It won't happen immediately, but your salespeople will eventually change and overcome negative sales DNA provided neither of you gives up.
Coaching like that is hard work. Practicing like that is hard work.
When you’re ready to get help, give us a call.
One of my greatest passions is helping sales executives improve the efficacy of their sales training programs. Unfortunately, I find a lot of them in bad shape.
Companies routinely hire sales reps (often hurriedly) and then fumble through a few weeks of product training and shadowing (unfortunately often with reps that are not setting the best example). It’s all a bit haphazard, and it’s often designed to be “fun” and “easy” so as not to intimidate the new hire.
Again and again, this approach to sales training fails.
Companies experience excessive ramp up time, dry pipelines, customer churn, inconsistent sales approaches and processes, and high employee turnover rates in the name of “not too difficult” training.
To vastly improve your sales team’s performance, you must go beyond easy sales calls and random basic training exercises.
Here are my top 3 tips to vastly increase new sales:
1. Lead by example.
Salespeople, especially rookie salespeople, need their leaders to model success for them. Research shows that employees work more proactively when they view their leaders as empowering and capable. In other words, your team is watching you. Set the example, and show them the way!
A good approach is a strict practice regimen.
Sales reps should be role-playing calls weekly with a colleague and a coach. Face-to-face group practice sessions should also be implemented weekly. Newer and/or lower-performing sales reps should practice daily.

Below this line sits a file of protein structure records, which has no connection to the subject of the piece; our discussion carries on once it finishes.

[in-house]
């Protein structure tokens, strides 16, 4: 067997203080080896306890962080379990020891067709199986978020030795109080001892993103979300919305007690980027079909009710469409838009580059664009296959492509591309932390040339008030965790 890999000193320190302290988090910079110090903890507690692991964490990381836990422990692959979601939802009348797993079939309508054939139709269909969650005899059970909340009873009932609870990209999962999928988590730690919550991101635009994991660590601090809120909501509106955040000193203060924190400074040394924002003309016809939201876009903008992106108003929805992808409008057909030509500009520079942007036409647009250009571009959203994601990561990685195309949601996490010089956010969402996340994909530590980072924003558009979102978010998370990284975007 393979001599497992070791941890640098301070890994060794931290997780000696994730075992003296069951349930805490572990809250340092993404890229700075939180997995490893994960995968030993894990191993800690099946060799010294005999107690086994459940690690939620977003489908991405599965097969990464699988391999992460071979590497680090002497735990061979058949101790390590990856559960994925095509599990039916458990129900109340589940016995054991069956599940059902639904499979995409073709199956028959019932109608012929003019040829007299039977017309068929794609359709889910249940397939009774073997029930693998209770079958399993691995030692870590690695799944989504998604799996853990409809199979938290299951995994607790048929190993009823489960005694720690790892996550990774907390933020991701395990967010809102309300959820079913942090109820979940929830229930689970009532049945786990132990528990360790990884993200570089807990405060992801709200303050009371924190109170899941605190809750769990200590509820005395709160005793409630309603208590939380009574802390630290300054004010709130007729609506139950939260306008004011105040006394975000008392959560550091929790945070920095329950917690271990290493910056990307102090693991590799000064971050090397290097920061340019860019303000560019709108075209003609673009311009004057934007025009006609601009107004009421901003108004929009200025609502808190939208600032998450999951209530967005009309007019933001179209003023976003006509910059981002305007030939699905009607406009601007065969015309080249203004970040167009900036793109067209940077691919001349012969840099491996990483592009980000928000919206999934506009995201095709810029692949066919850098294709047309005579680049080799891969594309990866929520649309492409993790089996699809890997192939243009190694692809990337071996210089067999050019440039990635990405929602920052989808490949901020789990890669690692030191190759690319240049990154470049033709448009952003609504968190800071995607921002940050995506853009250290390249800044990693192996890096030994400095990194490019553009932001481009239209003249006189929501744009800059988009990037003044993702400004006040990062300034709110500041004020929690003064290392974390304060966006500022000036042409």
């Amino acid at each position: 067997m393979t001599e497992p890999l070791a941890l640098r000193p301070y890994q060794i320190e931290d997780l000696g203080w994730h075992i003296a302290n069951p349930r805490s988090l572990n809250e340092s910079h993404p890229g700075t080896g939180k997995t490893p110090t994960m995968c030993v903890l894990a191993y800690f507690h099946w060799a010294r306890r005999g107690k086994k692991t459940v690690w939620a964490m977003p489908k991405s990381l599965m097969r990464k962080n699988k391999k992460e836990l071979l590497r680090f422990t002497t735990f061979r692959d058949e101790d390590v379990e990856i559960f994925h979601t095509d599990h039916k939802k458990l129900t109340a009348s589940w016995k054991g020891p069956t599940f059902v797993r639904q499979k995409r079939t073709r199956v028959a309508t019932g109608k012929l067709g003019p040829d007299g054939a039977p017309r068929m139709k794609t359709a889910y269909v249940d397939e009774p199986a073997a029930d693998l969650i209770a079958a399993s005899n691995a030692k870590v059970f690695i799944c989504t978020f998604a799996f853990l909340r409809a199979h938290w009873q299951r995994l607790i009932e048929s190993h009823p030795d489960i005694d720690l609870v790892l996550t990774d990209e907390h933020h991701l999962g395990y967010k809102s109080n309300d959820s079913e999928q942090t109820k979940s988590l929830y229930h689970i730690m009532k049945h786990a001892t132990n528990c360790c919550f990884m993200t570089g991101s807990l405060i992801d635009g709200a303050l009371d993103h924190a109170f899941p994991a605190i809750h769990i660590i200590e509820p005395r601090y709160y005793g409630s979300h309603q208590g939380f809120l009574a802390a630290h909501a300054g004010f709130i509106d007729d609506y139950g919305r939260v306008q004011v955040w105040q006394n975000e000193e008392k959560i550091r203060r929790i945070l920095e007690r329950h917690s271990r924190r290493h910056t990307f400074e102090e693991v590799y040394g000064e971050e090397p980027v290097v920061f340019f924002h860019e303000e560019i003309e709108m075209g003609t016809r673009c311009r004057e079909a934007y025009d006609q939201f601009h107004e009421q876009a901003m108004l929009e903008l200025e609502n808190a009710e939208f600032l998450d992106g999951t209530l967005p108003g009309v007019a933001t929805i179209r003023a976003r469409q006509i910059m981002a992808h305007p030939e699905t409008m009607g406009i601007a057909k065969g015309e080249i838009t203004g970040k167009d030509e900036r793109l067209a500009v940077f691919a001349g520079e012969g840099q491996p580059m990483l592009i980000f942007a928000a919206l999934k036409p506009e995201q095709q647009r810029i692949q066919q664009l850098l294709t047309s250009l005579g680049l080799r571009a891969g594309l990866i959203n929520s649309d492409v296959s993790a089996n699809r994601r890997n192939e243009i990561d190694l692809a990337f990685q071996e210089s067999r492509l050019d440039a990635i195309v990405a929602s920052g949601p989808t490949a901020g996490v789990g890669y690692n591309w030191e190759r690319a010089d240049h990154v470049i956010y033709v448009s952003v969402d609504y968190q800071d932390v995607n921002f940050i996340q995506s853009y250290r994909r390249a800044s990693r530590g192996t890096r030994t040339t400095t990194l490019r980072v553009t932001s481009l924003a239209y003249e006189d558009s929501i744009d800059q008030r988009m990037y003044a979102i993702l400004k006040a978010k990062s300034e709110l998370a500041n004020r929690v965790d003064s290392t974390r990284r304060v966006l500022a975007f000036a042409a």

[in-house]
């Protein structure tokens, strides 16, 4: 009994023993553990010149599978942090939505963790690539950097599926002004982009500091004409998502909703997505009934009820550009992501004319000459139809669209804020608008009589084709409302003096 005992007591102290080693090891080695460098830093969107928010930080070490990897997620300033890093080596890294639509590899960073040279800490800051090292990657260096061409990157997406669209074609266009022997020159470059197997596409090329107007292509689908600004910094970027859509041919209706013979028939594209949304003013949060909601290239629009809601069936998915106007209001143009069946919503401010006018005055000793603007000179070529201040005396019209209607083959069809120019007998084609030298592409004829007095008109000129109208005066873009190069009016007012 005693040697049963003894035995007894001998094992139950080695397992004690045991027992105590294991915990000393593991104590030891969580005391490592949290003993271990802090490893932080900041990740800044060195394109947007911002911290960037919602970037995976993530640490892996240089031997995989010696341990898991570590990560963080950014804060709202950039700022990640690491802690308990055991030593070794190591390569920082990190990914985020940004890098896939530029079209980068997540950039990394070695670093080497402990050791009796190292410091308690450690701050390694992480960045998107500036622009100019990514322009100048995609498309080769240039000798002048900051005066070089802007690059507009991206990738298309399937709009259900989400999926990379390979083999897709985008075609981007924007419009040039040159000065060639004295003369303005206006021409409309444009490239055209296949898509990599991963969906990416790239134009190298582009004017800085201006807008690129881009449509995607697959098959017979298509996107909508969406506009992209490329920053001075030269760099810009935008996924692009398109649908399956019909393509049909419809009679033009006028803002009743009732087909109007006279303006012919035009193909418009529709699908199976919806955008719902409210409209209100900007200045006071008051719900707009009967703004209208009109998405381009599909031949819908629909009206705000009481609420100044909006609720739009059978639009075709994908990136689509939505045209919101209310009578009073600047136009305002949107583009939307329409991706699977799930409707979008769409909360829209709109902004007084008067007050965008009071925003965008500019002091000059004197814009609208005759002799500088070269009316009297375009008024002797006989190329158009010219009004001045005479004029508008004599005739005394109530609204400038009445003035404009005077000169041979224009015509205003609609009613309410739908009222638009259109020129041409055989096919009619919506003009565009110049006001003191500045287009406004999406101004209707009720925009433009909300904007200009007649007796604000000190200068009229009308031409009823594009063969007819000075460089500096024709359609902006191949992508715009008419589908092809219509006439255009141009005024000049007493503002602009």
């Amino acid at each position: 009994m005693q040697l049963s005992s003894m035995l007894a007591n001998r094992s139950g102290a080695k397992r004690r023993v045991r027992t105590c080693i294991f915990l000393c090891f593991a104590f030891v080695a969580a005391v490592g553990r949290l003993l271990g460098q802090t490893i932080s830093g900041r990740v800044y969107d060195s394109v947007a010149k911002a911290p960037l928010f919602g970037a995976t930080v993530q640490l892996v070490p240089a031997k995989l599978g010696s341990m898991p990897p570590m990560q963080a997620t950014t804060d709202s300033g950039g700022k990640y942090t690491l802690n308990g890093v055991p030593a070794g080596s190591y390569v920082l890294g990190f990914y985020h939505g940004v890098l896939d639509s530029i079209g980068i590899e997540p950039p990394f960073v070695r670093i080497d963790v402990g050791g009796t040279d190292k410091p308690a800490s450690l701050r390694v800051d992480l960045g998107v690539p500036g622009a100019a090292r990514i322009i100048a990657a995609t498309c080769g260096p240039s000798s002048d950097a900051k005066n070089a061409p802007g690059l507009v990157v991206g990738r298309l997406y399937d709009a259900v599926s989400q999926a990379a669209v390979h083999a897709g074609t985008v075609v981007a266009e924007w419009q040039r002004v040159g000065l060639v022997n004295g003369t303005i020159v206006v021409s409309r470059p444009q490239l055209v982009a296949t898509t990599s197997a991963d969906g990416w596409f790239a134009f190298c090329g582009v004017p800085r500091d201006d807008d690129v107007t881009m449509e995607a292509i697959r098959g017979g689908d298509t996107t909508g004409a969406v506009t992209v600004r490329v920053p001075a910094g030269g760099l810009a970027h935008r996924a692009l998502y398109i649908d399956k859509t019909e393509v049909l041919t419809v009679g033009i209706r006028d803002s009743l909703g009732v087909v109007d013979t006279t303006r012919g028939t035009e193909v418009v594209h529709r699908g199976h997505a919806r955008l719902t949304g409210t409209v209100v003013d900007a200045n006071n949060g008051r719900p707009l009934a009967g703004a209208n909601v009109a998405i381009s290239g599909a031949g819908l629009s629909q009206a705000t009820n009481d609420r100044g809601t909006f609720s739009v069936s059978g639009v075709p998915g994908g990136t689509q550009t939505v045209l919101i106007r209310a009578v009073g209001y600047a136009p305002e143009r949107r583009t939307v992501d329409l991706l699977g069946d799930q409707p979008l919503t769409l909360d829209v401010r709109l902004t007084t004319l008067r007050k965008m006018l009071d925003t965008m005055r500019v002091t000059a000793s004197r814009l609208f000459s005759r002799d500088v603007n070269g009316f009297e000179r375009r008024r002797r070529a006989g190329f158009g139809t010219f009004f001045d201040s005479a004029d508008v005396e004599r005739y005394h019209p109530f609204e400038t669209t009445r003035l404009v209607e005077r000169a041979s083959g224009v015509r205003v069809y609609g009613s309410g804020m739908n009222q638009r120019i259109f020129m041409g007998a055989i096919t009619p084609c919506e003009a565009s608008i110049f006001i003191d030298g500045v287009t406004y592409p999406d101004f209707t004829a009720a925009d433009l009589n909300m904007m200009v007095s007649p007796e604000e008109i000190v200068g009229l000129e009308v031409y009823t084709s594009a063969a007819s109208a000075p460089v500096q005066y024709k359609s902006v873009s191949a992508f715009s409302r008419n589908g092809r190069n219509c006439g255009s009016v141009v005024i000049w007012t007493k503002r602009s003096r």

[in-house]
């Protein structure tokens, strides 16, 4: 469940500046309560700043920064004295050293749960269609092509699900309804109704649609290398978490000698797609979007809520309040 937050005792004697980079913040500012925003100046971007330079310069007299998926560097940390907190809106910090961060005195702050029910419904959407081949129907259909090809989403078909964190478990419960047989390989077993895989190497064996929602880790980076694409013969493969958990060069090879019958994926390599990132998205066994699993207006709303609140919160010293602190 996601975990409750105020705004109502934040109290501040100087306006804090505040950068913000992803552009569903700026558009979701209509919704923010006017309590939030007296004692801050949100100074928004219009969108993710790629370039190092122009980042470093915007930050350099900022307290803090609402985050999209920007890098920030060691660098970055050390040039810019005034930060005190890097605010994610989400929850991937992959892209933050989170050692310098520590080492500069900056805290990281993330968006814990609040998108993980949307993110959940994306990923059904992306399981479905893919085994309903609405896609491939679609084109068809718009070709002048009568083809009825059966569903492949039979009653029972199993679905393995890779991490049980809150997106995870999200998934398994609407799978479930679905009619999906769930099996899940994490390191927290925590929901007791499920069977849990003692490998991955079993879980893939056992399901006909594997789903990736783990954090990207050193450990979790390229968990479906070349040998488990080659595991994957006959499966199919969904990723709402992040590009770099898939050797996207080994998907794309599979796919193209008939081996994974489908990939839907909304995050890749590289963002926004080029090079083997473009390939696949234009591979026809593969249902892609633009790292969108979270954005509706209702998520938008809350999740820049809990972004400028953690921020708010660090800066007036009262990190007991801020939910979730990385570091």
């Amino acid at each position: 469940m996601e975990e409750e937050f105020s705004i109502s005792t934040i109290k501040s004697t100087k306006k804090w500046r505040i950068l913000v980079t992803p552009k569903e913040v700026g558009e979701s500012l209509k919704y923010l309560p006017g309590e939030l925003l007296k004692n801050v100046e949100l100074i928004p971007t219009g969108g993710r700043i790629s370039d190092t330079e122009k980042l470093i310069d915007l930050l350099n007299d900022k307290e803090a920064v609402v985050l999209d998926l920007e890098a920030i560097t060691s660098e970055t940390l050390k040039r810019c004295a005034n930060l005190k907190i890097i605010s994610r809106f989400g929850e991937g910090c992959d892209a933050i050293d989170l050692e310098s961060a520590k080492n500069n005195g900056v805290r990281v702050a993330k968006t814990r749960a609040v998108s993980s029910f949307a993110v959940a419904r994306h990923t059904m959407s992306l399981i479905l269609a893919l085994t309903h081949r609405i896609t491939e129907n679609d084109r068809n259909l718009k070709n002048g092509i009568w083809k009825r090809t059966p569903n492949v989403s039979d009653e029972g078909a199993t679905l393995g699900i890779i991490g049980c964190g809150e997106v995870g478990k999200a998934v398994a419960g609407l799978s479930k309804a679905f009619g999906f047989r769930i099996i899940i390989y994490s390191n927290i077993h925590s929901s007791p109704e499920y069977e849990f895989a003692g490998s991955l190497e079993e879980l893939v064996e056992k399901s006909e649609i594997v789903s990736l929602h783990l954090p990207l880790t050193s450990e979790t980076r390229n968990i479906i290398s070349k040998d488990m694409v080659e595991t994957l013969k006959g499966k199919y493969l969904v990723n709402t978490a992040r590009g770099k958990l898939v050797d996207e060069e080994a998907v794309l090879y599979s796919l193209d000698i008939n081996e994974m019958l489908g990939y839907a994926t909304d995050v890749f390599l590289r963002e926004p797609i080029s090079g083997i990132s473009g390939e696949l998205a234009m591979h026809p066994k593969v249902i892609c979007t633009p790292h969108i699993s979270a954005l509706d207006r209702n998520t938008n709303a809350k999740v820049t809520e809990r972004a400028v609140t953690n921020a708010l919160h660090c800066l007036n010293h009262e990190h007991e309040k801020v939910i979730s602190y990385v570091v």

Lead by example by being the first to jump in the hot seat. Encourage your team to come up with curveball objections, and allow them to challenge you. Maintain your sense of humor, and always remember your team is watching you. If you project the image that you’re too good to practice, they will adopt that attitude as well.
By the same token, don’t exempt anyone from practice, not even your highest performers.
Everyone practices. Period. A true practice culture means no one is exempt. A great way to get your seasoned reps involved is to ask them to be a mentor and provide support for the newer reps.
The data agrees: A study published in Performance Improvement Quarterly reveals that a well-coached salesperson displays superior performance, with coaching accounting for 2.9% to 6.2% of the performance difference between employees.
I’ve seen similar results across multiple companies, and the positive impact on team morale is clearly visible.
2. Make practice harder than actual play.
If you follow sports at all, you’re likely familiar with the incredible accomplishments of NBA star Steph Curry -- 3 NBA Championships, 2 time MVP, 5 time 3-point leader, 3 time free-throw leader, just to name a few.
Curry himself credits his success to an insane practice schedule that looks nothing like a real basketball game but sharpens his skills nonetheless.
Have you ever tried to catch a tennis ball while dribbling a basketball, or dribble a “heavy” basketball and a regular one simultaneously? What about continuously bouncing a ball between your legs while also maintaining a regular dribble with your other hand? It all sounds impossible, but this is Steph’s daily practice, and it contributes to making him great.
It’s tempting to go easy on the new guy or toss softball scenarios to an underperforming rep, but you’re doing them (and yourself) no favors when you do that. In fact, you’re just wasting your time.
Practice should be harder than a real-life sales call so that salespeople are prepared for any objection a prospect offers up.
Have reps practice over the phone as well as face to face, and don’t help them when they get stuck. Don’t let them break out of their roles by feeding them answers. Ask follow-up questions until they find solutions themselves.
With this strategy, practice is essentially a type of exposure therapy that prepares your sales reps to handle the unexpected moments in calls and meetings without panicking.
3. Practice everything, not just the first cold call.
When I ask sales executives about their training programs, almost all of them report practicing initial sales calls, but very few report practicing the calls and meetings that follow. This is a huge mistake.